Treating Jails as Part of the Health System
Work with Community Oriented Correctional Health Services
Every year, the nation’s 3,300 local and county jails provide health care to many of society’s most vulnerable people. The approximately 11 million individuals who cycle in and out of jails each year have high levels of unmet health needs—mental health and substance use disorders, chronic and infectious diseases—that frequently contribute to their criminal behavior.
Yet, historically, jails have not been viewed as part of the health care safety net, nor have they been included in major health policy debates.
Burness worked with Community Oriented Correctional Health Services (COCHS) to persuade federal, state and local policymakers that meeting the needs of the jail-involved is essential to improving both public health and public safety. COCHS’s approach is to foster connectivity between health care provided in jails and health care provided in communities.
In particular, we worked to elevate the opportunities created by the Affordable Care Act (ACA) to extend Medicaid coverage to the jail-involved and connect that coverage with appropriate treatment in local communities. Our tactics included:
- Building connectivity. We forged strategic partnerships with groups such as the Department of Justice, the National Association of Counties and the National Minority Quality Forum, and convened national meetings that put COCHS’s issues on the map.
- Amplifying the message. We supported the first-ever cluster of articles on jail health in Health Affairs, including an essay that we helped develop for Sheriff Mike Ashe of Hampden County, MA, and a blog that we co-authored with MacArthur Fellow Jeff Brenner, MD. We also guided COCHS leaders on the handling of national media requests from the New York Times, PBS NewsHour, the Washington Post, the Atlantic and others.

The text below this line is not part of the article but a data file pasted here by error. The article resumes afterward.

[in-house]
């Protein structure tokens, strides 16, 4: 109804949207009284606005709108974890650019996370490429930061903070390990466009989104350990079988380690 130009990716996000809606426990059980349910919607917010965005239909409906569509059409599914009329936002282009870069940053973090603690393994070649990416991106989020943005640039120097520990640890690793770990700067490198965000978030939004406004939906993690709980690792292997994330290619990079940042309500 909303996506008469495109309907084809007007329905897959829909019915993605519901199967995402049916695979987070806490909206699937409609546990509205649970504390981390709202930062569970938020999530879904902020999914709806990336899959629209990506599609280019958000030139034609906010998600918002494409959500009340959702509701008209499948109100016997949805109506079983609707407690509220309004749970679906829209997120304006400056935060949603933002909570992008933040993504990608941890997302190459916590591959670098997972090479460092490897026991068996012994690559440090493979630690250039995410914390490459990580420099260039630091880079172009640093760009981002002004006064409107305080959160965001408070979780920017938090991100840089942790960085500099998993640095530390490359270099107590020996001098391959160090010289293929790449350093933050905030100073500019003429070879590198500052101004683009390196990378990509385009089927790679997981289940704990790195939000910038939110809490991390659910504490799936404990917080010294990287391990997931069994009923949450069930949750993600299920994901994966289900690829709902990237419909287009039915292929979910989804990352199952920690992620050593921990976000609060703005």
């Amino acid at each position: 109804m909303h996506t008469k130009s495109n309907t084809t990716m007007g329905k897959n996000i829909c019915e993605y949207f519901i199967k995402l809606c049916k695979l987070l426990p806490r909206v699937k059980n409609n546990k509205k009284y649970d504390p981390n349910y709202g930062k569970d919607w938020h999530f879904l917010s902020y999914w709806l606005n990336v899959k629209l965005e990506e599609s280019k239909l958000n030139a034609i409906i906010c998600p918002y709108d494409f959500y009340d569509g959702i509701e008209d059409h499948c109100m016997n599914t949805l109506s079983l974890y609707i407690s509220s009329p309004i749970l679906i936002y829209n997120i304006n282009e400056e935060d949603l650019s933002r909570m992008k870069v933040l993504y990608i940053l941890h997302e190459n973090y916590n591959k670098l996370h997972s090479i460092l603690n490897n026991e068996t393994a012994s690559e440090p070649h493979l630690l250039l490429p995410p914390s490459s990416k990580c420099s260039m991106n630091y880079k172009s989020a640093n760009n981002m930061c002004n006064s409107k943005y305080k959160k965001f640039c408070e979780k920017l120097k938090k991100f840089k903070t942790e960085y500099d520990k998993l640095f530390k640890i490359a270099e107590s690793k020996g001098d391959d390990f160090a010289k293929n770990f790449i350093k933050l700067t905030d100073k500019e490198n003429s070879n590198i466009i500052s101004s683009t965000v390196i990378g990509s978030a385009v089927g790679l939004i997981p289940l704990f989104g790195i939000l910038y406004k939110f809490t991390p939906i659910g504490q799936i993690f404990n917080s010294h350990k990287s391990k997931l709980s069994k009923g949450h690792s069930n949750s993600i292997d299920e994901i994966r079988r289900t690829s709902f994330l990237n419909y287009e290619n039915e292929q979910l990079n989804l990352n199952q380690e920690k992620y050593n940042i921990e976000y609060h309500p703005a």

The jail presents an important opportunity for us to think differently about how to address the health needs of very sick and disenfranchised people. We can leverage the situation so that the jail becomes not a point of failure but a springboard to a better life.
Jeffrey Brenner, Health Affairs Blog, March 17, 2014
- Establishing thought leadership. We crafted and refined issue messaging to reflect new developments and opportunities. We also helped develop high-level articles and policy papers on issues like Medicaid expansion and health information technology to inform policy discussions and local initiatives.
Results and Impact
When we began working with COCHS, connectivity was a new idea and COCHS was a brand-new organization. Today, COCHS is a recognized leader and convener among multiple health and criminal justice policy influencers in promoting connectivity between jails and communities.
With our support, COCHS has become a key resource to the Department of Justice, the Substance Abuse and Mental Health Services Administration, the Office of National Drug Control Policy, the Office of the National Coordinator for Health Information Technology and others—helping them understand and navigate this intersection between health and criminal justice policy.